Now if you're asking whether you can possibly achieve "greatness", that's a completely other question altogether. I guess you're thinking TKD is like gymnastics or something, where the best competitors are typically under the age of 18 for one reason or another. So you're thinking you're past your prime?

In TKD, there probably is an ideal age range for sparring competitors. In my experience, the ages for the "best" TKD competitors are typically between 18 and 28. But that's just a rough estimate.

According to Olympic medal statistics in Taekwondo, the ages of the winners for males tend to be around age 25, females around age 22-23. But those are median values. There are gold, silver, and bronze medalists in their 30's as well. And I know for a fact that many of them started off in their teens, not in their pre-adolescent childhood.

So you have plenty of time.

But here's another thing to think about. Why does it matter? Does it have to be possible to be the best at something before you begin it? The chances of you being considered one of the best at anything in life is exceedingly small. Can't you just enjoy being the best you can personally be instead?

My wife who's nearly 30 years old now started learning gymnastics at age 23. She started contemporary wushu kung-fu at that age also. I think she's very good at both. She actually blows me away with what she can do. But will she ever be in the same ballpark as Olympic gymnasts or the Beijing Wushu team? Oh hell no. Not even close. And yet, she loves it. That's all that matters.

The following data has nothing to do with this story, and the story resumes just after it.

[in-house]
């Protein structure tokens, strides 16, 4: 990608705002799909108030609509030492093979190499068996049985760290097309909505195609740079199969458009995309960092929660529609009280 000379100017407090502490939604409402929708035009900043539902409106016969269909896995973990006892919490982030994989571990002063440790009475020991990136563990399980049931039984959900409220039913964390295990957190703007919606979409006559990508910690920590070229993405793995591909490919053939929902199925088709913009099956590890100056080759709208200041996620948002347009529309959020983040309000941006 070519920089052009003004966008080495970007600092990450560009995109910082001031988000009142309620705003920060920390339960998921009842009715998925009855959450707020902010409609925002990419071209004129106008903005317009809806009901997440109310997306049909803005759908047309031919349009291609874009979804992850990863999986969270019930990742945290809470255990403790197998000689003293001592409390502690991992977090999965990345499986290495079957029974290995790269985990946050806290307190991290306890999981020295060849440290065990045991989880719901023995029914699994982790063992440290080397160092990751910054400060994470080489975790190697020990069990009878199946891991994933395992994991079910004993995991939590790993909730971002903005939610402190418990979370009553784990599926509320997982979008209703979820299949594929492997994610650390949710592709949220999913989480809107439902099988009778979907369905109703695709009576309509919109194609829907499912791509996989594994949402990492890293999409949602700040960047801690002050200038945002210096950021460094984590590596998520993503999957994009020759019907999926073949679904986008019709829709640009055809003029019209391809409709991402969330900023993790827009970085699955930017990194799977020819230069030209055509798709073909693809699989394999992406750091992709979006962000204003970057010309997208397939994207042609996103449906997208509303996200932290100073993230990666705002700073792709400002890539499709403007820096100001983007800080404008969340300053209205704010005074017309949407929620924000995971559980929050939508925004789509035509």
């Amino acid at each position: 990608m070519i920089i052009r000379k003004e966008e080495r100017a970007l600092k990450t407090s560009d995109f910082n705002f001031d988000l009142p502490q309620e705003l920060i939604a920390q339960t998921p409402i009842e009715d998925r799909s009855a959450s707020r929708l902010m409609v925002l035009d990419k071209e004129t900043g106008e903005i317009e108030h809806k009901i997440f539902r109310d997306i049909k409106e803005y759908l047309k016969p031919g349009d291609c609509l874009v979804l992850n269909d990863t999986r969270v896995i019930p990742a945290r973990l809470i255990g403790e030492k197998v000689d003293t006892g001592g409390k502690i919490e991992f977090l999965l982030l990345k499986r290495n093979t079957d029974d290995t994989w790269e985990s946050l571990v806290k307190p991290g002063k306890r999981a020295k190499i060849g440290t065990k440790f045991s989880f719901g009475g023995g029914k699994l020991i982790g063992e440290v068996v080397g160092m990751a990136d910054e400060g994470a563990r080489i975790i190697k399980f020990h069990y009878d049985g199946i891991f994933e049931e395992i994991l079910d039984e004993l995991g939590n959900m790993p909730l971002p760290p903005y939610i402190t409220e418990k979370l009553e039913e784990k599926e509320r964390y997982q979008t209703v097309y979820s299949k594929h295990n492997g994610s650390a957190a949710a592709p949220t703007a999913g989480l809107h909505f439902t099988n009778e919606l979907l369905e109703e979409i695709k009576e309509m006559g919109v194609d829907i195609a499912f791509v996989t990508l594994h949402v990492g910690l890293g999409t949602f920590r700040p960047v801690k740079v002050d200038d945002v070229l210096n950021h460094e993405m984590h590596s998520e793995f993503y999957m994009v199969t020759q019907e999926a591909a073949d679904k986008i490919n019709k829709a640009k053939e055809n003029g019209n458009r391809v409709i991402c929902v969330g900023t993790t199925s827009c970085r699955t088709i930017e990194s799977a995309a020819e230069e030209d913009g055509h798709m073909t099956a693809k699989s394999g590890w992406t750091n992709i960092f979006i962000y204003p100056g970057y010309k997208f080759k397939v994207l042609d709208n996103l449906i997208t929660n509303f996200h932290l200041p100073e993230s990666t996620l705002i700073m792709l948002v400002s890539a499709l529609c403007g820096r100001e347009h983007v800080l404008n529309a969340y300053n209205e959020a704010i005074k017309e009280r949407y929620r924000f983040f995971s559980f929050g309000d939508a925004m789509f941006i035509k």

Good luck!

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I started when I was 13 and I won the British open the next year and by the time I was 16, I finished 5th at the world championships for Junior Male Patterns. Would I have been better if I started sooner? Yes. Did it stop me from competing at the highest level? Nope.

As long as you're flexible and can dance fairly well, you should be alright. Dancing isn't strictly necessary, but it is a good indicator of your suppleness and ability to learn techniques properly.

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Yes, it's possible, but if you focus on that you're likely to be disappointed.

Most people who start (any martial art, or anything else difficult for that matter) tend to drop out after a short time, or simply not have the time or natural talent to rise to elite competitive levels. And that's ok.

It seems a little early to be caring about national level competition before you have your first class. You literally don't even know if you're going to like doing it at all, let alone whether a year from now, when you've learned all the basics and it's all about endlessly practicing the old stuff you already know, or if it's the competition (versus all the other worthwhile aspects of martial arts study) that will be what ends up being your main interest.

I happen to think 16 is a great age to start, and have seen many people at that age or later become really good elite competitors when they are around university age.